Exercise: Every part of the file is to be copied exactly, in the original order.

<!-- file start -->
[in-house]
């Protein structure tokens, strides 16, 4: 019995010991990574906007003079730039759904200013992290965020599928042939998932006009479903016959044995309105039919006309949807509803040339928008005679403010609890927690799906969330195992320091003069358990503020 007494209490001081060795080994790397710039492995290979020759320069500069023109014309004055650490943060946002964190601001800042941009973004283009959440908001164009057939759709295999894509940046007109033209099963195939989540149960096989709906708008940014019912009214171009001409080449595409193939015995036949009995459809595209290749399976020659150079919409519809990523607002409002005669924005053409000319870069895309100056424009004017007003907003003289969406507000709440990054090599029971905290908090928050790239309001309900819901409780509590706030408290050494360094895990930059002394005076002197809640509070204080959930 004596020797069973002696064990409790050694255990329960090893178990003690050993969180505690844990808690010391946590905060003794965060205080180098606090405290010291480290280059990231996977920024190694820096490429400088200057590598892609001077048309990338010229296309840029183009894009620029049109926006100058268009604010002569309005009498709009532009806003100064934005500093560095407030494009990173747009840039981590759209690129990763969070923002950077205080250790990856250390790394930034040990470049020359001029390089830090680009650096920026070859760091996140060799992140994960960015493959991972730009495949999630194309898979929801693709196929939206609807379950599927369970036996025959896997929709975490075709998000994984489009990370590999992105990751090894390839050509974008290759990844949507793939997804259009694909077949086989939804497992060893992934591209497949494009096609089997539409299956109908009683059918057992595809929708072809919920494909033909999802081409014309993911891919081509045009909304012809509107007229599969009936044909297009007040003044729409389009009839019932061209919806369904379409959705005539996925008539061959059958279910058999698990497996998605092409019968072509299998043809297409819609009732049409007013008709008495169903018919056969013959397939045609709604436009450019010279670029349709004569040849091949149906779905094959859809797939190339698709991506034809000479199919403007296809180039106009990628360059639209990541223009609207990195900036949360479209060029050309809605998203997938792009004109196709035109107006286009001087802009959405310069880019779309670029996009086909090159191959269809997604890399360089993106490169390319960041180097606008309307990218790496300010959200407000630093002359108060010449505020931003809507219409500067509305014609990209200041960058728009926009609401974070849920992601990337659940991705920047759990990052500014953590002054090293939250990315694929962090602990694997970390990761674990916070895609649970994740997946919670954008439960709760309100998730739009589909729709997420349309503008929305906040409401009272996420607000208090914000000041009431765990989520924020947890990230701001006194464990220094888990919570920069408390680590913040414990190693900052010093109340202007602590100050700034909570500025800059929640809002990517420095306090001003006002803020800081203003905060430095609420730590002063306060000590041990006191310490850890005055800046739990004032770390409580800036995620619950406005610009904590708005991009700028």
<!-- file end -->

[in-house]
């Protein structure tokens, strides 16, 4: 019995010991990574906007003079730039759904200013992290965020599928042939998932006009479903016959044995309105039919006309949807509803040339928008005679403010609890927690799906969330195992320091003069358990503020 007494209490001081060795080994790397710039492995290979020759320069500069023109014309004055650490943060946002964190601001800042941009973004283009959440908001164009057939759709295999894509940046007109033209099963195939989540149960096989709906708008940014019912009214171009001409080449595409193939015995036949009995459809595209290749399976020659150079919409519809990523607002409002005669924005053409000319870069895309100056424009004017007003907003003289969406507000709440990054090599029971905290908090928050790239309001309900819901409780509590706030408290050494360094895990930059002394005076002197809640509070204080959930 004596020797069973002696064990409790050694255990329960090893178990003690050993969180505690844990808690010391946590905060003794965060205080180098606090405290010291480290280059990231996977920024190694820096490429400088200057590598892609001077048309990338010229296309840029183009894009620029049109926006100058268009604010002569309005009498709009532009806003100064934005500093560095407030494009990173747009840039981590759209690129990763969070923002950077205080250790990856250390790394930034040990470049020359001029390089830090680009650096920026070859760091996140060799992140994960960015493959991972730009495949999630194309898979929801693709196929939206609807379950599927369970036996025959896997929709975490075709998000994984489009990370590999992105990751090894390839050509974008290759990844949507793939997804259009694909077949086989939804497992060893992934591209497949494009096609089997539409299956109908009683059918057992595809929708072809919920494909033909999802081409014309993911891919081509045009909304012809509107007229599969009936044909297009007040003044729409389009009839019932061209919806369904379409959705005539996925008539061959059958279910058999698990497996998605092409019968072509299998043809297409819609009732049409007013008709008495169903018919056969013959397939045609709604436009450019010279670029349709004569040849091949149906779905094959859809797939190339698709991506034809000479199919403007296809180039106009990628360059639209990541223009609207990195900036949360479209060029050309809605998203997938792009004109196709035109107006286009001087802009959405310069880019779309670029996009086909090159191959269809997604890399360089993106490169390319960041180097606008309307990218790496300010959200407000630093002359108060010449505020931003809507219409500067509305014609990209200041960058728009926009609401974070849920992601990337659940991705920047759990990052500014953590002054090293939250990315694929962090602990694997970390990761674990916070895609649970994740997946919670954008439960709760309100998730739009589909729709997420349309503008929305906040409401009272996420607000208090914000000041009431765990989520924020947890990230701001006194464990220094888990919570920069408390680590913040414990190693900052010093109340202007602590100050700034909570500025800059929640809002990517420095306090001003006002803020800081203003905060430095609420730590002063306060000590041990006191310490850890005055800046739990004032770390409580800036995620619950406005610009904590708005991009700028």